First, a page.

Grizzly Bears' Diet Improves With Gray Wolf Re-appearance

Return of one predator helps another find more food.
Grizzly bear
Ranjini Raghunath, Contributor

(Inside Science) -- Efforts to reintroduce wolves to Yellowstone National Park have curbed a teeming elk population, but have also had an unexpected benefactor: the grizzly bear. 

In the early 1900s, gray wolves and grizzly bears were abundant in the park, as were a variety of berry-producing shrubs. 

During summer, the grizzly bears stocked up on the fat from the berries for energy needed during hibernation. Unfortunately, elk also grazed on the shrubs the berries grow on, competing directly with the grizzly bears. 

Gray wolves, for their part, preyed on the elk, keeping their numbers in check, and indirectly helping the grizzly bears get more fruit in their diet. Grizzlies aren't fast enough to hunt mature elk. 

But after hunters nabbed the last Yellowstone gray wolf in the 1920s and park biologists ended elk-culling efforts, elk numbers started rising, growing by six times in 26 years, Oregon and Washington State University ecologists report in the Journal of Animal Ecology.

More elk meant fewer berries for the bears, which started scrambling for alternate sources of food, including garbage in the park. After open garbage was also banned in 1971, the number of grizzly bears started decreasing. In 1975, they were labeled as a “threatened species” by the US government, the paper reported. 

The elk boom also brought down the number of woody trees such as willow, aspen and cottonwood, the researchers found. These trees are also important to the grizzly bear: their dense canopy provides a hiding place for the bear to rest and eat. 

In the mid-1990s, gray wolves were brought down from Alberta, Canada to Yellowstone, as part of the Northern Rocky Mountain Wolf Recovery Plan, by the US government.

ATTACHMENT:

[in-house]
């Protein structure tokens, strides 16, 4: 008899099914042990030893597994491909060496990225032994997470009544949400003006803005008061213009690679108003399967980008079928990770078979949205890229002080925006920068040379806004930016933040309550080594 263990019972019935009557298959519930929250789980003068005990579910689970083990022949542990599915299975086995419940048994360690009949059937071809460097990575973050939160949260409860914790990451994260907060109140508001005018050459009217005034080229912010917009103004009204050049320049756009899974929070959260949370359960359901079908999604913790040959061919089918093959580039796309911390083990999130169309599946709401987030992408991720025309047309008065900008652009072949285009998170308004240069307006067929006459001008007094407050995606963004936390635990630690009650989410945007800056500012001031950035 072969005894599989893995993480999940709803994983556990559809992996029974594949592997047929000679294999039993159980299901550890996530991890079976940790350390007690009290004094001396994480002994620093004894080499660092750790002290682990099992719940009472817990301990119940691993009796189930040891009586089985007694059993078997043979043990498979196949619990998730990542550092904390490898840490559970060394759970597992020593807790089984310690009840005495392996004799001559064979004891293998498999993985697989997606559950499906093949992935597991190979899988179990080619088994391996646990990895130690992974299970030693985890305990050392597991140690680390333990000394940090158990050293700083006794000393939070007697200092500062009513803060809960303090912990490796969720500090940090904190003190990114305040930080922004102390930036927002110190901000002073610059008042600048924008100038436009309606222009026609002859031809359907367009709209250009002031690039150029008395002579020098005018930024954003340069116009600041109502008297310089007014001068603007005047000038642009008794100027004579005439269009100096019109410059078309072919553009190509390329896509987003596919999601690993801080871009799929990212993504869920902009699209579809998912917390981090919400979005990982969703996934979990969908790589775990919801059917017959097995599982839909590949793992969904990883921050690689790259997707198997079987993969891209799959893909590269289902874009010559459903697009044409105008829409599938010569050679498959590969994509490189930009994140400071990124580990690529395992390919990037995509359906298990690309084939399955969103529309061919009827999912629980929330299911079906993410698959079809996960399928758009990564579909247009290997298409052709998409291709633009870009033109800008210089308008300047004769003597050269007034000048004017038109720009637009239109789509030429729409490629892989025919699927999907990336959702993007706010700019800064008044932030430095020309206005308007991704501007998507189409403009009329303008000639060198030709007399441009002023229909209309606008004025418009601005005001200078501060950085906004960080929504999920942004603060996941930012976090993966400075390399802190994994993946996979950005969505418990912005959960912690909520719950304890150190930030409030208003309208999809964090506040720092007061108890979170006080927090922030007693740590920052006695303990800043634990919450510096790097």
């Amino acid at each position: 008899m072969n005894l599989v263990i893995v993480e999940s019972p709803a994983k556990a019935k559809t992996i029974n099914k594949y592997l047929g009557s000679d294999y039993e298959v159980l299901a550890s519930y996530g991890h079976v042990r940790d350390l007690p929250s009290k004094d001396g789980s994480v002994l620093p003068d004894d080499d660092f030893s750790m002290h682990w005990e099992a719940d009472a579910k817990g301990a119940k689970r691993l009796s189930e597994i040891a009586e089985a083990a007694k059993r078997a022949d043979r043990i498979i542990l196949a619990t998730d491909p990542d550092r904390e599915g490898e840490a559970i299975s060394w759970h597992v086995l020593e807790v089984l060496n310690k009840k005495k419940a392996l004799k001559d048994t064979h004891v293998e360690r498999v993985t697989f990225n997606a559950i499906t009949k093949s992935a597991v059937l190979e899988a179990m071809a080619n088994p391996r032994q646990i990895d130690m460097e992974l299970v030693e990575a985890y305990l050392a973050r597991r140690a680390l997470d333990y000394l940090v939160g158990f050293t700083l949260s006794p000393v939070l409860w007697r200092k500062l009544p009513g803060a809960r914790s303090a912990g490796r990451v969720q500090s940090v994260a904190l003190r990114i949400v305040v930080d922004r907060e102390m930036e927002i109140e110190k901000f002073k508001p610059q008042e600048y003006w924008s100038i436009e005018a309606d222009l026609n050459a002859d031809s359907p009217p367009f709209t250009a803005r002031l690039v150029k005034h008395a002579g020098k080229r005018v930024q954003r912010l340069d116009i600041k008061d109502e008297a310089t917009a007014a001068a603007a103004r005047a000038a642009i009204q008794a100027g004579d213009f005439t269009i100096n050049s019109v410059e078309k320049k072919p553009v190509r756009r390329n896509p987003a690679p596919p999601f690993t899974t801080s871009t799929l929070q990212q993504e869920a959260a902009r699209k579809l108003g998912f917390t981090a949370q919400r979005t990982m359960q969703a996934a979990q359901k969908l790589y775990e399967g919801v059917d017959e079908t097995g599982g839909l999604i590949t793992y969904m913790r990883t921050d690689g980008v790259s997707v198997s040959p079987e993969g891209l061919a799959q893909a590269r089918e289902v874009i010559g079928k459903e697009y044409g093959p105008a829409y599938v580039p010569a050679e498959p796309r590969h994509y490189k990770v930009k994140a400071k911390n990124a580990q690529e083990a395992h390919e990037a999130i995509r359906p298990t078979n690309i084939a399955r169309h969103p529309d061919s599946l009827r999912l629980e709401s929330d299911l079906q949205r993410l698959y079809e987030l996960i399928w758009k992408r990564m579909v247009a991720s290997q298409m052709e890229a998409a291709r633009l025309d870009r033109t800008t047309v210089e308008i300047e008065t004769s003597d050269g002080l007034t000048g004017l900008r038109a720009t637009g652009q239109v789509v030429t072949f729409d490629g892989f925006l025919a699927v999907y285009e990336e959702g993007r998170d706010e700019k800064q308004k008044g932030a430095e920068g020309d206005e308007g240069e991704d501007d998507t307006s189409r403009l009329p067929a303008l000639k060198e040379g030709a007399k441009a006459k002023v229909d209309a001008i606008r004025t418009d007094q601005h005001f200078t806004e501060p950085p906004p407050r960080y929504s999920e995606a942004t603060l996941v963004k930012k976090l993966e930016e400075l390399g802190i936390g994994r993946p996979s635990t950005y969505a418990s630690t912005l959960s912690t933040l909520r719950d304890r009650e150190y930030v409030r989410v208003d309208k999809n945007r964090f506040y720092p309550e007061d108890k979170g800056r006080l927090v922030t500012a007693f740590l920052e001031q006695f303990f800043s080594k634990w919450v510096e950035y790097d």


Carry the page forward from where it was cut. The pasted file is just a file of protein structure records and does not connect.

Since the wolves’ return, elk populations have dropped by ten percent and the grizzly bears have started eating more berries, indicated by the almost doubling of the fruit content in the bears’ droppings in August -- when they need the berries most -- the researchers reported. 

Earlier studies have linked elk populations to the grizzly bear’s diet, but few have drawn the connection from wolf to bear, noted William Ripple, an ecologist at Oregon State University in Corvallis, and lead author of the study. 

The grizzly bears were also found to “capitalize” on the wolves' return by scavenging on the elk carcasses the wolves left behind, he said, referring to an earlier study. 

However, it remains to be seen if the recent drop in elk population will affect the bear’s dependence on their carcasses, he acknowledged. 

“Science is still fairly ignorant about the complexities of nature and how changes in one species might affect other species in the ecosystem,” he said. “It is important that we understand how these top predators function, and their effects on the food web.”

As the Yellowstone grizzly bear’s other food sources such as whitebark pine nuts and cutthroat trout also dwindle with climate change, their dependence on berries may grow, Ripple said. 

Ranjini Raghunath is a science writer in Mountain View, California

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